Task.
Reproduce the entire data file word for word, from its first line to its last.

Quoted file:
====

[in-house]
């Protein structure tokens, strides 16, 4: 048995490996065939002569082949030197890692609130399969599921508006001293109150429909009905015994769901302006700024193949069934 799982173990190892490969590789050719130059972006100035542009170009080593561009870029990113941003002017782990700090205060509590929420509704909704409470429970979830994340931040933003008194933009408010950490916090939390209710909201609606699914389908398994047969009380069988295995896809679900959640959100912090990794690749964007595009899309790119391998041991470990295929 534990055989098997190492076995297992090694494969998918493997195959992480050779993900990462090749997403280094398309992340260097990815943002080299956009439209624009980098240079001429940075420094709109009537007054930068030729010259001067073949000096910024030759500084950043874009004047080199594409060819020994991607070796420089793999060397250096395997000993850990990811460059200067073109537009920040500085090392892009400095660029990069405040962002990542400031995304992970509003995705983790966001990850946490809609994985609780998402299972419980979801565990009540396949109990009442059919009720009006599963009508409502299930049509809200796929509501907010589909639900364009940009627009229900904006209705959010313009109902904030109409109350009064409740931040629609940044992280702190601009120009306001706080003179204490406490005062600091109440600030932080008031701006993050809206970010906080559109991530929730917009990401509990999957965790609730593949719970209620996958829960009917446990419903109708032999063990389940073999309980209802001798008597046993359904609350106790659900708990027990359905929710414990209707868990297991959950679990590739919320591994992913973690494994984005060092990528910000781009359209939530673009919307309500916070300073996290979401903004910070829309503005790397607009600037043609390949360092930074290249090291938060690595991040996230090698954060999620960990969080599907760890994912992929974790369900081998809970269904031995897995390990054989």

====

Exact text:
[in-house]
């Protein structure tokens, strides 16, 4: 048995490996065939002569082949030197890692609130399969599921508006001293109150429909009905015994769901302006700024193949069934 799982173990190892490969590789050719130059972006100035542009170009080593561009870029990113941003002017782990700090205060509590929420509704909704409470429970979830994340931040933003008194933009408010950490916090939390209710909201609606699914389908398994047969009380069988295995896809679900959640959100912090990794690749964007595009899309790119391998041991470990295929 534990055989098997190492076995297992090694494969998918493997195959992480050779993900990462090749997403280094398309992340260097990815943002080299956009439209624009980098240079001429940075420094709109009537007054930068030729010259001067073949000096910024030759500084950043874009004047080199594409060819020994991607070796420089793999060397250096395997000993850990990811460059200067073109537009920040500085090392892009400095660029990069405040962002990542400031995304992970509003995705983790966001990850946490809609994985609780998402299972419980979801565990009540396949109990009442059919009720009006599963009508409502299930049509809200796929509501907010589909639900364009940009627009229900904006209705959010313009109902904030109409109350009064409740931040629609940044992280702190601009120009306001706080003179204490406490005062600091109440600030932080008031701006993050809206970010906080559109991530929730917009990401509990999957965790609730593949719970209620996958829960009917446990419903109708032999063990389940073999309980209802001798008597046993359904609350106790659900708990027990359905929710414990209707868990297991959950679990590739919320591994992913973690494994984005060092990528910000781009359209939530673009919307309500916070300073996290979401903004910070829309503005790397607009600037043609390949360092930074290249090291938060690595991040996230090698954060999620960990969080599907760890994912992929974790369900081998809970269904031995897995390990054989």